The 20th-century electric grid is an extraordinary feat of engineering that has been a core driver of economic progress in developed countries. But it's finally starting to show its limitations in the 21st century.
The grid of the past valued what was once necessary: centralization, powerful and cheap fossil fuels, and a regulatory compact that allowed monopoly utilities to serve the widest area possible.
But the emerging grid -- or at least the grid that people hope will emerge -- values an entirely new set of objectives: environmental performance, two-way communication, more business competition and more consumer technology choice.
Those two paradigms are often diametrically opposed to one another, which is why traditional utilities and advocates of change are now clashing like never before.
But what if we could build the grid all over again for a fully developed economy with the IT and energy technologies available today? Many organizations and thought leaders are asking that question. Siemens even built an online game around the concept.
In response to the growing conflict between the solar industry and utilities, the Solar Electric Power Association (SEPA) also decided to ask the question at this week's Solar Power International conference.
The organization said it would soon start soliciting ideas from power companies, think tanks, engineers, vendors and anyone else with ideas for how to restructure the grid to handle today's new energy technologies.
SEPA rolled out a cryptic new website promoting the concept, which it calls the 51st State.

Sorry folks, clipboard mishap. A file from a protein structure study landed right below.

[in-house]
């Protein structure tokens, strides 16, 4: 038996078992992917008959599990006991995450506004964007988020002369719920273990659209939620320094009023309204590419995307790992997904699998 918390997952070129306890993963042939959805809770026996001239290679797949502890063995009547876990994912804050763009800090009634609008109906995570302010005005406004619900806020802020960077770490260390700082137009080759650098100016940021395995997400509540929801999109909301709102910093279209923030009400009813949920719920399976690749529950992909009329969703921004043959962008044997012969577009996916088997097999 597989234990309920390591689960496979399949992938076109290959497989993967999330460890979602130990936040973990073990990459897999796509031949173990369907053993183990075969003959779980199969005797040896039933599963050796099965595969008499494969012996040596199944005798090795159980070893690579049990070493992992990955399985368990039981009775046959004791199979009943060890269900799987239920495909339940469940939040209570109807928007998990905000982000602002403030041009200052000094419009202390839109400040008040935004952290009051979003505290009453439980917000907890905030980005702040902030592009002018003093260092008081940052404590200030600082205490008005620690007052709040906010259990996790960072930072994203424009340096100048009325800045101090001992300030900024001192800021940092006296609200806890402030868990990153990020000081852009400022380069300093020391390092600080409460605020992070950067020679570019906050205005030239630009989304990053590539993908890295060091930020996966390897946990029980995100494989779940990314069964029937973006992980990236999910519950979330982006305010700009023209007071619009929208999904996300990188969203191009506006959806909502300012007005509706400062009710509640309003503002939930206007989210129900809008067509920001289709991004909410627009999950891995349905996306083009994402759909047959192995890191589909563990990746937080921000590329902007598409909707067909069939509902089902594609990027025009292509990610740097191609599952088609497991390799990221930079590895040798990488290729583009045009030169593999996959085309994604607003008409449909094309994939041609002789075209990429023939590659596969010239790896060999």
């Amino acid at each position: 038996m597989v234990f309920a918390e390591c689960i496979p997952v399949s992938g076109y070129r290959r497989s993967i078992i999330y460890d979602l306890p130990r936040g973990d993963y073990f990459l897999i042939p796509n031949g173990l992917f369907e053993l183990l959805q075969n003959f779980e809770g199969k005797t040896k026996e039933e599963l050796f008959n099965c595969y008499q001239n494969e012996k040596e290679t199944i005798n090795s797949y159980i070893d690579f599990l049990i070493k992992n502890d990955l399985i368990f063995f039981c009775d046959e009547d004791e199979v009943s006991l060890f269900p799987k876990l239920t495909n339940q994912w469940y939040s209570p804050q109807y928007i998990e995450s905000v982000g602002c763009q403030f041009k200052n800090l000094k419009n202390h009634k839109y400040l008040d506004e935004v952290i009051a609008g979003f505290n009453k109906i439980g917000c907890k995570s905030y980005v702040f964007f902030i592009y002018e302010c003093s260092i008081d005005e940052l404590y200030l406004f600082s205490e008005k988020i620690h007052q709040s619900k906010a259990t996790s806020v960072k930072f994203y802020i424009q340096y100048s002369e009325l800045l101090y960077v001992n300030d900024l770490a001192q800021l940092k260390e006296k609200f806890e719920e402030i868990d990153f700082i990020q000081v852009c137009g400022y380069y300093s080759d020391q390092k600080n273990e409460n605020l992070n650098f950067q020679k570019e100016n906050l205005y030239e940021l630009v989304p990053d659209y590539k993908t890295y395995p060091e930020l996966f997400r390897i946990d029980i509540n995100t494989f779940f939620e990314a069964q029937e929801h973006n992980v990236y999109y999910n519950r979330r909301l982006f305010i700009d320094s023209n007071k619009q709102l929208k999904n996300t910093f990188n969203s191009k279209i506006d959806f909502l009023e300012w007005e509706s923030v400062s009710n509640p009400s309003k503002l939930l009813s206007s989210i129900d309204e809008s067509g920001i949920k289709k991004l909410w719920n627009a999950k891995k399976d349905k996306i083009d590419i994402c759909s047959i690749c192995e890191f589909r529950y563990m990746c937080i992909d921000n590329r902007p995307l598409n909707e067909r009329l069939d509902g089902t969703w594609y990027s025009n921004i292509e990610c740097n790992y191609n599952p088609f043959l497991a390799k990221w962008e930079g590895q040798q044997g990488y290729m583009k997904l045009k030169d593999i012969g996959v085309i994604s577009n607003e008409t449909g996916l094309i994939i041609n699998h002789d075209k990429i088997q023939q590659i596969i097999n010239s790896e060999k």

"The 51st State is a place with no predefined electricity market. There are no rules, no market designs, no policies, no subsidies for any type of energy resource. There is a grid to deliver electric power from a variety of sources, including solar. Most of all, there are customers," reads the website.
SEPA will start taking applications in late November. Over the following months, an independent panel of experts will sift through the plans and pick the best five. The ideas will then be promoted by the organization at events and regulatory meetings.
SEPA is a nonprofit focused on educating utilities about solar. It doesn't take policy positions as its cousin, the Solar Energy Industries Association, does. Mike Taylor, SEPA's director of research, said the 51st State competition is a natural extension of its mission.
"We’re unlikely to take sides. We see our role on this as creating a dialogue and forum. This kind of crowdsourcing can help change the nature of the conversation," he said.
Taylor said he's eager to see the broad range of ideas proposed.
"It could be anything. Some might want to see a variation of the current system. Another person might want to blow up the entire utility industry. Others may want to do what New York is doing to reform utilities -- there are so many options."
What would you do?
SEPA will start accepting plans on November 17. Start sharpening your pencils.